But, I look in the pages and now I see these uber fabulous women who are younger than me. I’m jealous again. But knowing fabulous women personally, and being one myself, it’s hard. It’s lonely. It’s frustrating and difficult. The expectations fabulous women place on themselves are enough to cause permanent scoliosis. There is pressure, there is wanting to stay ahead of the curve and the fear of falling behind and never being able to catch up. There is keeping up the appearances. Making others happy, staying sane, proving you deserve everything you’ve got and everything else you’re trying to get. They are duty bound to their loved ones, they are leaders in what they do.

I take nothing from the gals who grace those pages. I’m certain they had to work very hard, but as I reflect on my career, and my closet (which doesn’t have that many luxury brands, but is still friggin fab) , I’m wondering, am I a Lucky girl?

Did I do enough? There are some over 30’s in the magazine, don’t get me wrong. But seeing 27-year-old powerhouses who still have early 20’s bodies and dream jobs, luxury apartments, etc. it makes me feel some kind of way.

When you feel like you’ve hit a rut, even the most supportive people in the world like me tend to lose it when they see people who are too fabulous to be true. A friend emailed me an amazing article in Apartment Therapy about this stunning woman who had an insanely awesome apartment in a chic area of Northern Virginia. Something about it kind of sent me in a funk.

Then, one of my best friends, who was in a funk, just whisked herself away to a resort out of the country for the last 7 days.

I am jealous of these people. I just am. Keep in mind, in comparison to other people I know, I’m blessed beyond ridiculous belief. I can afford to live on my own, and even though I had to suffer a pay cut last year, I’m still able to pay my bills comfortably– something I could not do two years ago, for sure. I’ve rebuilt my credit. I actually have a credit card again and I know how to use it properly now.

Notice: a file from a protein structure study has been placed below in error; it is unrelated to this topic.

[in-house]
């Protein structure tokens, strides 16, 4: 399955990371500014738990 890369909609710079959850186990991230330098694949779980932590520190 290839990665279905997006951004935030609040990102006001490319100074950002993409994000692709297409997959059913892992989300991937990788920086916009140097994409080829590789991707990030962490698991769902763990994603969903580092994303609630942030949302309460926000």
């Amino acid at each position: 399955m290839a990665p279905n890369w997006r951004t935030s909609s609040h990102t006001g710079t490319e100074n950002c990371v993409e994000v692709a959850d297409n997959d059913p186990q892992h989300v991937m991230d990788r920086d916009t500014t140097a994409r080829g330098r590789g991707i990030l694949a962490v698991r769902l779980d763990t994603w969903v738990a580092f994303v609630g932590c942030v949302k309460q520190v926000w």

I don’t have to take care of any children or anything like that.

I know with more money or with more anything, one has even more stresses and responsibilities, but there are days where being the Lucky girl seems so far away.

On the flip side, the current economic climate isn’t a joke. I’m well aware, which makes my bellyaching sound so self-indulgent and insensitive to the millions of people who are unemployed and working very hard to really get their lives going. There are so many young people coming out of colleges and universities to a very bleak situation. I have friends with multiple degrees, struggling.

Ask any of them, and I’m sure they’d slap me for this woe-filled post of rambling.

Bi*&^, you are a Lucky Girl. Shut up.

I am a Lucky girl. I don’t need a fancy title or to be a 20-something with a multimillion dollar startup and $500 pumps.

I am where I am right now. And that needs to be ok. It’s fine to keep dreaming and to keep striving, but to keep beating myself up, because I drive a 13-year-old car, I rent an apartment in an area that is increasingly annoying me (the smell of weed wafted into my place last night), or going nuts over and over about my current job. It’s exhausting.

And the college girl who looked at those magazines and dreamed would probably be in awe of the 30-year-old writing this post right now. She’d probably be thrilled that we actually made it this far and not figuring out which relative to ask for money this month because she asked so-and-so last month.

I’ve come a long way, and for that and nothing else,

I am a Lucky girl.

A List Of Things I Know for Sure

You all know how much I love Oprah. She’s got this thing called, “What I Know for Sure.”

Over the past few days, even a couple of weeks, a lot of things have become very, very clear.

One of the things that keeps hitting me over the head is, new job. New job. New job.

Thing two is I’m totally voting for Obama. These things are tied together.

Thing three is nothing on this planet belongs to us. We are borrowing and sharing from and with the rest of humanity. We are borrowing from the future inhabitants of the world, we are sharing with those of us alive at the same time. Nothing belongs to us, because anything we have can be taken from us at any moment. So there’s no need to be greedy, or stingy, or so protective of what we have, because you’ll learn the lesson the hard way. Keep on doing what you are doing if you fall into that category.